Assassin (Dungeons & Dragons)
|Alignment||Any evil (1st to 3.5 editions)|
|Editions||1st, 2nd (kit), 3rd (prestige class), 3.5 (prestige class), 4th (unpublished)|
|(as a standard class)||1st, 3rd (prestige class), 3.5 (prestige class)|
|Source books||Blackmoor, Player's Handbook (1st), The Complete Thief's Handbook (2nd), Dungeon Master's Guide (3rd, 3.5), D&D Insider (4th, unpublished)|
|First appearance||Blackmoor (supplement)|
The assassin is a playable character class in the Dungeons & Dragons fantasy role-playing game. It first appeared in 1975 in the Blackmoor supplement, as a thief sub-class. It next appeared in the first edition of Advanced Dungeons & Dragons again as a thief sub-class. It later appeared as an optional kit for rogues in the second edition and as prestige class in the third edition. Assassins are killers and spies; the class is modeled on perceptions of real-world historical assassins.
- 1 Publication history
- 2 References
Dungeons & Dragons (1974–1976)
The assassin first appeared in the Blackmoor supplement, as a thief sub-class. It had greater weapon options and more hit points than a thief, but fewer followers, and less skill in the thief special abilities. The class also had an ability to create a very convincing disguise. Finally, they were capable of performing "assassinations," often for an additional XP reward, although there was a chance for failure on this.
Advanced Dungeons & Dragons 1st edition (1977–1988)
The assassin was one of the standard character classes available in the original Player's Handbook.:84–85 In 1st Edition D&D, assassin was a sub-class of thief and available to characters starting at 1st level. The class included most class abilities of the thief class with an expanded weapon list and the ability to use shields. Assassins also had the "assassination" ability, offering a percentage chance to perform an assassination against a target.
Dungeons & Dragons (1977–1999)
The assassin was not available as a character class in the game's "Basic" edition.
Advanced Dungeons & Dragons 2nd edition (1989–1999)
The assassin was removed as a standard character class for the second edition of Advanced Dungeons & Dragons.:84–85 The Complete Thief's Handbook presented assassins as a "kit" (class variant) for the Thief class.:109 The assassin was also reintroduced in The Scarlet Brotherhood and, thematically, in The Complete Ninja's Handbook.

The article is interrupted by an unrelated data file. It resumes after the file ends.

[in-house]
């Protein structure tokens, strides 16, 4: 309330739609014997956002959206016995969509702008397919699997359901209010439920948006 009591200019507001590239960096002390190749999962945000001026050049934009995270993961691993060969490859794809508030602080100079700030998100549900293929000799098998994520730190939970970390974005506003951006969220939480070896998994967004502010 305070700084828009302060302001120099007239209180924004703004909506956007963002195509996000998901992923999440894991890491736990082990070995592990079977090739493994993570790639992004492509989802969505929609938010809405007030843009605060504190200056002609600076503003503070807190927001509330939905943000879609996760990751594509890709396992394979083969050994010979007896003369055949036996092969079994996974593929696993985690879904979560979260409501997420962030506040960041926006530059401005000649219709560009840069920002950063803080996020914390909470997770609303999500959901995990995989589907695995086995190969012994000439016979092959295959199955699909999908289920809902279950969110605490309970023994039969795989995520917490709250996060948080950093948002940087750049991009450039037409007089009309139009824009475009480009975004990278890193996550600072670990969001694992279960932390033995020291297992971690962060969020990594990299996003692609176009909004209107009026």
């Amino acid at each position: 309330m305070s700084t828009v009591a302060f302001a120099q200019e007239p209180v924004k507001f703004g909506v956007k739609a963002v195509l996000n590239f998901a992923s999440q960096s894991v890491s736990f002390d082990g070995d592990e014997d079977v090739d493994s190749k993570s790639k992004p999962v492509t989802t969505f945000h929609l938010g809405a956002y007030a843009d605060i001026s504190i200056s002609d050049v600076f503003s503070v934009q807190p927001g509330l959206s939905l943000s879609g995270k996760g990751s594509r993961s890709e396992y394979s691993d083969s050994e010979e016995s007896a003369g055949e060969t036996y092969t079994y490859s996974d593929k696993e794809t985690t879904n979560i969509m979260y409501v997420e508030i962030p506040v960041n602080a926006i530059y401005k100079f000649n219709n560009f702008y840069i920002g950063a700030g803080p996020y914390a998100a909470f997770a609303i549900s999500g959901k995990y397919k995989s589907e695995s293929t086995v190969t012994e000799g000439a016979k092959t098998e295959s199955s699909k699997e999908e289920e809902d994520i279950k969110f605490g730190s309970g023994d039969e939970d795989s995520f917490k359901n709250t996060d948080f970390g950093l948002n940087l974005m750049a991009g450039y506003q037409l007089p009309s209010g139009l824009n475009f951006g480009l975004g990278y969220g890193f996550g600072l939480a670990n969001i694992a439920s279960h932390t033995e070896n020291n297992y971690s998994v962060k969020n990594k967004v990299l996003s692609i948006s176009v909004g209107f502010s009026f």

Dungeons & Dragons 3rd edition (2000–2007)
With the release of the third edition rules, the Assassin was reintroduced as a prestige class.
To become an assassin, the character must be of an evil alignment. He must also be skilled at disguising himself, moving silently and hiding from his targets. The final step is to prove his worth by hunting down and killing a target in cold blood, for no other reason than to prove his worthiness of the title.
The abilities of an assassin are aimed at being able to kill or incapacitate a target while reducing the risk to the individual assassin. They are skilled at dealing unexpected damage from sneak attacks and can poison their blades without the risk of accidentally poisoning themselves. With training they can deliver sneak attacks that can instantly kill their targets; alternatively, if the target is wanted alive they can merely paralyze the target, allowing time for them to be tied up, placed in manacles or otherwise restrained. At higher levels assassins can even hide themselves while in plain sight of an enemy.
Assassins gain a limited amount of magical talent, allowing them to cast arcane spells with a high enough intelligence. The spells are cast spontaneously in a similar manner to a bard or sorcerer in the 3.5 revision; in 3rd edition they cast more similarly to a wizard. The spell effects are generally those that make it easier to approach or kill a target, or those that aid the assassin's escape if discovered.
Dungeons & Dragons 4th edition (2008–)
In Dragon magazine 379 the assassin was released as a separate class. Announced in June, the assassin was the first D&D Insider exclusive class. It has the Striker role and the Shadow power source. It has the shadow power source because they gained power from the Shadowfell that allows them to manipulate shadows.
In 4th edition, a rogue may take the Shadow Assassin paragon path upon reaching 11th level. This gives the rogue access to several new abilities, as well as increasing sneak attack damage significantly. Martial Power includes the Perfect Assassin epic destiny.
The Avenger character class detailed in the Player's Handbook 2 includes a "Zealous Assassin" paragon path that focuses on using teleportation to gain advantage over enemies or to make a quick escape after an attack.
4th edition also includes assassin NPCs, such as the Monster Manual's Doppelganger Assassin, Rakshasa Assassin and Snaketongue Assassin monsters.
A Dragon article titled "The Art of the Kill" contained information for having characters that were assassins due to skill rather than the more magical touch the assassin had in 3rd and 4th edition.
In Heroes of Shadow, the Assassin build of "heroic executioner" is presented with an altered build that focuses more on a martial version of the shadow powers and emphasis on poison use.
- Livingstone, Ian (1982). Dicing with Dragons, An Introduction to Role-Playing Games (Revised ed.). Routledge. ISBN 0-7100-9466-3.
- Schick, Lawrence (1991). Heroic Worlds: A History and Guide to Role-Playing Games. Prometheus Books. ISBN 0-87975-653-5.
- Turnbull, Don (Dec/January 1978-1979). "Open Box: Players Handbook". White Dwarf (review) (Games Workshop) (10): 17.
- "Dungeons & Dragons FAQ". Wizards of the Coast. Archived from the original on 2008-10-03. Retrieved 2008-10-03.
- Tresca, Michael J. (2010), The Evolution of Fantasy Role-Playing Games, McFarland, p. 64, ISBN 078645895X